The FIA has announced a series of confirmed changes to Formula 1’s sporting regulations to help safeguard the sport as much as possible.
With Formula 1 on hold for the foreseeable future, the latest World Motor Sport Council meeting has seen swift action be taken in order to quickly react to current events and protect the sport in the process.
The latest piece of legislature confirms some notable changes, including a change in the voting system with some decisions now only need 60% approval in order to be moved on for ratification by the WMSC.
Also confirmed is the full control of the calendar by the FIA and Formula 1, so teams will not be voting on any potential changes or schedules.
The 2021 regulations delay is now also set in stone, as is a ban on all aerodynamic development relating to what are now the 2022 regulations.
The full FIA statement read:
‘Changes for the 2020 Sporting Regulations have been approved in order to give flexibility to the FIA and Formula 1 to react to the crisis and organise a race calendar that best safeguards the commercial value of the Championship and contains costs as much as possible.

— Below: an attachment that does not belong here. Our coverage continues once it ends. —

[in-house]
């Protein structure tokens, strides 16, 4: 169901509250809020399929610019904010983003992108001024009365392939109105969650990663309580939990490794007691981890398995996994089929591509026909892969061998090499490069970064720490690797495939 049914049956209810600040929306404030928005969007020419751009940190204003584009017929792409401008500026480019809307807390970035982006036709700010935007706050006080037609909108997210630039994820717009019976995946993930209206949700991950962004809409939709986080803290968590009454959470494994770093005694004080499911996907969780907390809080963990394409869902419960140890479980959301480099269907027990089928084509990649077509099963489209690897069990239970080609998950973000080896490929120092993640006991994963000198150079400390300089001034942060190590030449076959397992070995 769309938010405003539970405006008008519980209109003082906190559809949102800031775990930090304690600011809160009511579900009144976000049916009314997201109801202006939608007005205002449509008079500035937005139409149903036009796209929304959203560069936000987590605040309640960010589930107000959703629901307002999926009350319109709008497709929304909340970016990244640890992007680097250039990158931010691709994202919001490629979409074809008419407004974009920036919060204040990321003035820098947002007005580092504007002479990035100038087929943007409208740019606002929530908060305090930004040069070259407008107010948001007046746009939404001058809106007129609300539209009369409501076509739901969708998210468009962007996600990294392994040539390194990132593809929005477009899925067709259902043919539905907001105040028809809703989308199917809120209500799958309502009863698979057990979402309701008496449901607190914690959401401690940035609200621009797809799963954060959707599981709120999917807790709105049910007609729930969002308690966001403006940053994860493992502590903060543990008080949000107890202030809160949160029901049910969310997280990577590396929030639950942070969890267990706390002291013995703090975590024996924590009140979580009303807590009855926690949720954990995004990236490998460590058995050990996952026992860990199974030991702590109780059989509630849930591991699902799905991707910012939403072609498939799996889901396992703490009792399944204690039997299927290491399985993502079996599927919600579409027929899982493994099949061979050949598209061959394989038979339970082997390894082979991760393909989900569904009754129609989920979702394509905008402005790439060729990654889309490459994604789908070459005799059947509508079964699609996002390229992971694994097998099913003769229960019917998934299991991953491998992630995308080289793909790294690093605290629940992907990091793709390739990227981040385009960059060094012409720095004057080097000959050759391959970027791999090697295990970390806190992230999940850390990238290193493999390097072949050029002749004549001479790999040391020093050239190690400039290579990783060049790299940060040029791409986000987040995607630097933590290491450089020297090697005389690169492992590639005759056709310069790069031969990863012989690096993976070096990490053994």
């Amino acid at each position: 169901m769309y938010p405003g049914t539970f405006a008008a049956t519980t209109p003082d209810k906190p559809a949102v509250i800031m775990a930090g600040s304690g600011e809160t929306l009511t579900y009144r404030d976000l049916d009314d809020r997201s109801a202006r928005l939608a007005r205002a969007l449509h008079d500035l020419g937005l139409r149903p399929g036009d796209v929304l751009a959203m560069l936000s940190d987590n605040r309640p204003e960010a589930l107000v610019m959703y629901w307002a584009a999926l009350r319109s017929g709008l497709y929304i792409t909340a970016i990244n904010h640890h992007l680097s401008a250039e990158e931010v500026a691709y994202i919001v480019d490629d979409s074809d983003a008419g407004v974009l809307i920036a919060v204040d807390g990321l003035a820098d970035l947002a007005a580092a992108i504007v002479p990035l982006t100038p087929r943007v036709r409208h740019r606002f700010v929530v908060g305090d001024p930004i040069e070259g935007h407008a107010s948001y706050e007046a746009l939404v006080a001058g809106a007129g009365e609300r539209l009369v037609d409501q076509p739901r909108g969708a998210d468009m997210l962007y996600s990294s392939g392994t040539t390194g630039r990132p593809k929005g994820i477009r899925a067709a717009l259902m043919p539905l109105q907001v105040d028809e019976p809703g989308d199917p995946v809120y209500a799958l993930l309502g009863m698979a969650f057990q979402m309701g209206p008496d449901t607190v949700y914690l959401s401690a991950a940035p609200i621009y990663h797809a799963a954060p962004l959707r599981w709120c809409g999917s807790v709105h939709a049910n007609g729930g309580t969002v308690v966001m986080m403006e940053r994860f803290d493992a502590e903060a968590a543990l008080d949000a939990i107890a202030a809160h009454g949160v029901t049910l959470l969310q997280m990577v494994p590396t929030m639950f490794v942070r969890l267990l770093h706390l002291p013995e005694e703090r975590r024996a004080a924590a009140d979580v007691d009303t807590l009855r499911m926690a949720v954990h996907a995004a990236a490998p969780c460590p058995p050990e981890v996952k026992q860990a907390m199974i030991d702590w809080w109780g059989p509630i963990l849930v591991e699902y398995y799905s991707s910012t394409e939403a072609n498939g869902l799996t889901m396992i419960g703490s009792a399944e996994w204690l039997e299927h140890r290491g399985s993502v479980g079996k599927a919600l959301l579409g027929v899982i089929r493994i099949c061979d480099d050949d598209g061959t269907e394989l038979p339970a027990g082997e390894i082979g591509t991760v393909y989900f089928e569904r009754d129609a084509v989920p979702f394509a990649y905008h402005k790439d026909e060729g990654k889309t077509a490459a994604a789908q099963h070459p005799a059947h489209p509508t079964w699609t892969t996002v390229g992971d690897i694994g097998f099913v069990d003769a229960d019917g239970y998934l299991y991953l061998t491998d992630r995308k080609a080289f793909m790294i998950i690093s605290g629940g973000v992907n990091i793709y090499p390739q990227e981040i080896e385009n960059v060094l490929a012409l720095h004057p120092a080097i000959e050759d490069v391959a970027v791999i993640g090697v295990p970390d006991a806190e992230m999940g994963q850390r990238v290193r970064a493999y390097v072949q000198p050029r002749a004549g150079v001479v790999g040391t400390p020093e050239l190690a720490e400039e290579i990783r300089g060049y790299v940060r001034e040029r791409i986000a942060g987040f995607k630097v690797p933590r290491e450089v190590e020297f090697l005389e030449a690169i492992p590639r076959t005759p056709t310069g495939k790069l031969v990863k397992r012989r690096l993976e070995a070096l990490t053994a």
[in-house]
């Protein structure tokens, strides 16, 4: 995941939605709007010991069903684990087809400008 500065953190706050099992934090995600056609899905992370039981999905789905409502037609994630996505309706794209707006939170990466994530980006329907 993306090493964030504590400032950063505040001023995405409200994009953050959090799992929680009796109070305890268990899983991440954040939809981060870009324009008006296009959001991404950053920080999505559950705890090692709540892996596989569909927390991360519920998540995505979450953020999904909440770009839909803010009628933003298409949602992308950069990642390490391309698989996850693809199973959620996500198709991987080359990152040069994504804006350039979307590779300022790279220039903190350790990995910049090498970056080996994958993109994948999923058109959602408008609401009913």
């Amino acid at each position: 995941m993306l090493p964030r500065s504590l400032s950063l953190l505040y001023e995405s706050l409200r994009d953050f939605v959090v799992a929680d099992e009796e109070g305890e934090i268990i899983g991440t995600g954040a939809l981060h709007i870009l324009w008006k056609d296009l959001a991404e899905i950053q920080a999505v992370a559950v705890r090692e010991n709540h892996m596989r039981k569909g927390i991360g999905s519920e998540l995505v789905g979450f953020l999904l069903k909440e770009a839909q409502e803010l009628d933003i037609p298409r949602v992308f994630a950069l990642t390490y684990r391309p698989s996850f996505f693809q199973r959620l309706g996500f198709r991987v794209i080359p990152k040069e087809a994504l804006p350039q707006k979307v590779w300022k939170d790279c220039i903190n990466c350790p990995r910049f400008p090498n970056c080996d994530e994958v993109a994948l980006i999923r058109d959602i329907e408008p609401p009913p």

This will be achieved by the following methods:
The addition of Article 1.3, in order to be able to change certain articles with 60% support amongst the teams, so as to increase flexibility during this difficult period. In any case a subsequent approval by the World Motor Sport Council will be required.
– The permission for the FIA and Formula 1 to change the calendar without a vote (deletion of Article 5.5)
Changes to testing (Article 10.5)
– Addition of Power Unit Manufacturers shutdown (Article 21.10 and 21.11)
– Changes to permissible Power Unit elements if the number of races reduces (Article 23.3)
– The banning of aerodynamic development for the 2022 Regulations during 2020 (starting on Saturday 28 March).
– The World Council approved the previously-announced delay of the 2021 Technical Regulations to 2022 for cost-saving measures. Further measures will be introduced for 2021 following discussions with the teams. These will include the homologation of the Survival Cell (from 2020) and certain other components.
– In addition, dual axis steering systems (DAS) will not be permitted in the 2021 regulations as defined in Article 10.4.2.
These technical changes have already received the required unanimous approval of the participating competitors, as they represent fundamental changes introduced after 18 months prior to the start of the year of the relevant Championship.’